Estimation of Particulate Matter in Direct Injection Gasoline Engines by Non-Combustion CFD 2014-01-1142
A technique of estimating particulate matter (PM) from gasoline direct injection engines is proposed that is used to compute mass density and particle number density of PM by using fuel mass in rich mixtures obtained by using non-combustion computational fluid dynamics (CFD).
The CFD code that was developed by the authors employed a Cartesian coordinates system as a discretization method and large eddy simulation (LES) as a turbulence model. Fuel spray droplets were treated with the discrete droplet model (DDM). The code was verified with some experimental data such as those obtained from in-cylinder gas-flows with a laser Doppler velocimeter (LDV) and in-cylinder fuel concentration with laser induced fluorescence (LIF).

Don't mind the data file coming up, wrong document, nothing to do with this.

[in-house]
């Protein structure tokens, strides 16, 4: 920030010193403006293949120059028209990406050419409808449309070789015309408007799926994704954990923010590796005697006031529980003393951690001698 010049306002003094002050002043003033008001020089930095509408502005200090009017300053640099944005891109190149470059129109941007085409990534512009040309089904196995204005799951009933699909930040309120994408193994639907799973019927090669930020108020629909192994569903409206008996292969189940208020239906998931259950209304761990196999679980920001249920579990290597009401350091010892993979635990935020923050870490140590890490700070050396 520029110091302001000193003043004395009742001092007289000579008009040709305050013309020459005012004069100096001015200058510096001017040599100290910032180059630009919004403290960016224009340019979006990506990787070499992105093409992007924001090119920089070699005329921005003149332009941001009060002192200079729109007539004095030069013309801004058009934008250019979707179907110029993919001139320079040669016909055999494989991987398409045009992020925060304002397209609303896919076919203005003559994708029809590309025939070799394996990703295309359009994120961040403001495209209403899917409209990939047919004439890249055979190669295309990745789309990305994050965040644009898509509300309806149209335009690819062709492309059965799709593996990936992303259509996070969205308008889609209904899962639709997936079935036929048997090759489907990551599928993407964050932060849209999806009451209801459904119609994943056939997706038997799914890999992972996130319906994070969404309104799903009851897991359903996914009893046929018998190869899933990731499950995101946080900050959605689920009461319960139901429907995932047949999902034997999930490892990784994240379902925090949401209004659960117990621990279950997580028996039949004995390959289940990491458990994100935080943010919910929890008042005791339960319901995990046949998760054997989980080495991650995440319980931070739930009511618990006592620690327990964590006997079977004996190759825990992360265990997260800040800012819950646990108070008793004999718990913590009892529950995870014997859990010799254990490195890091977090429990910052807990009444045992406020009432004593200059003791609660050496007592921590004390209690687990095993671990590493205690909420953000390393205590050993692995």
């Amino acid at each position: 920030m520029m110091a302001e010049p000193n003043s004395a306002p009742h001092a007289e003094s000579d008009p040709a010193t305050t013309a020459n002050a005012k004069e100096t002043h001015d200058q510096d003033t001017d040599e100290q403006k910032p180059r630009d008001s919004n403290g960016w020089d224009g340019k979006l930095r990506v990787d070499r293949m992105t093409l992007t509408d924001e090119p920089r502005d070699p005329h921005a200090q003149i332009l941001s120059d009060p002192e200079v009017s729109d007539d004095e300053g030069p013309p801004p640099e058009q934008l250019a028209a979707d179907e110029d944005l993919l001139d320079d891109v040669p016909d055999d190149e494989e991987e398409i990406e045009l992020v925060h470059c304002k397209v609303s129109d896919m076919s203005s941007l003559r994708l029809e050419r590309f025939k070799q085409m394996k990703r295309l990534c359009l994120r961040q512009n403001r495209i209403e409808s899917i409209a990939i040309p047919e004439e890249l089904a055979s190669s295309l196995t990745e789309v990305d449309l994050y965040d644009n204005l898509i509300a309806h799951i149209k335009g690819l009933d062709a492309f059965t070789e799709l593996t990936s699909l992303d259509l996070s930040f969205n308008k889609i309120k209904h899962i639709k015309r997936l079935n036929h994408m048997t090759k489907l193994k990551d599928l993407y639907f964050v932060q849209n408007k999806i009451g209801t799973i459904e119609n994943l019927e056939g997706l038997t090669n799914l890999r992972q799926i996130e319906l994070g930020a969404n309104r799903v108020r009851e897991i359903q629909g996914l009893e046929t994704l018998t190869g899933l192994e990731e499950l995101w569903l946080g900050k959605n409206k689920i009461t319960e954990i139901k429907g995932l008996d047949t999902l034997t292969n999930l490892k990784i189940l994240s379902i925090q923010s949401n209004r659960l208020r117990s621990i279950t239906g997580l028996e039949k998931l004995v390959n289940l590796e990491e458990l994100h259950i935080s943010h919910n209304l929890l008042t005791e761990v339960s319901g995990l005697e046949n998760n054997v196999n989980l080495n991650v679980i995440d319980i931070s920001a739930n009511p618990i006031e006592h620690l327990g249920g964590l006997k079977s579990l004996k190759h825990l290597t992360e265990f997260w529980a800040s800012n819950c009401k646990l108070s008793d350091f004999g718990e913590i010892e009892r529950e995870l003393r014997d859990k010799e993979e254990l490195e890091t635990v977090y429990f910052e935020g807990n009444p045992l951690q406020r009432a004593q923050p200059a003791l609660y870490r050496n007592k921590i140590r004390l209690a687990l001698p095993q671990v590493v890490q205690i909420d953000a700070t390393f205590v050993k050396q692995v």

PM emissions from a single-cylinder gasoline direct injection engine were measured with an electrical low pressure impactor (ELPI) to determine the model constants that were required in the estimation model. We confirmed that the technique could be applied to various engine operating conditions and fuel spray patterns. Because combustion-phase calculations are not required to estimate PM with the method, it has been a useful way of exploring optimum injection timing and/or spray specifications within short periods.
Split injection to reduce PM in a gasoline direct injection engine was investigated with the method. PM was significantly reduced with split-injection by optimizing the injection timing. However, the effect of reducing PM with split injection was greatly affected by the spray patterns. The reason for this was clarified by analyzing the simulation results.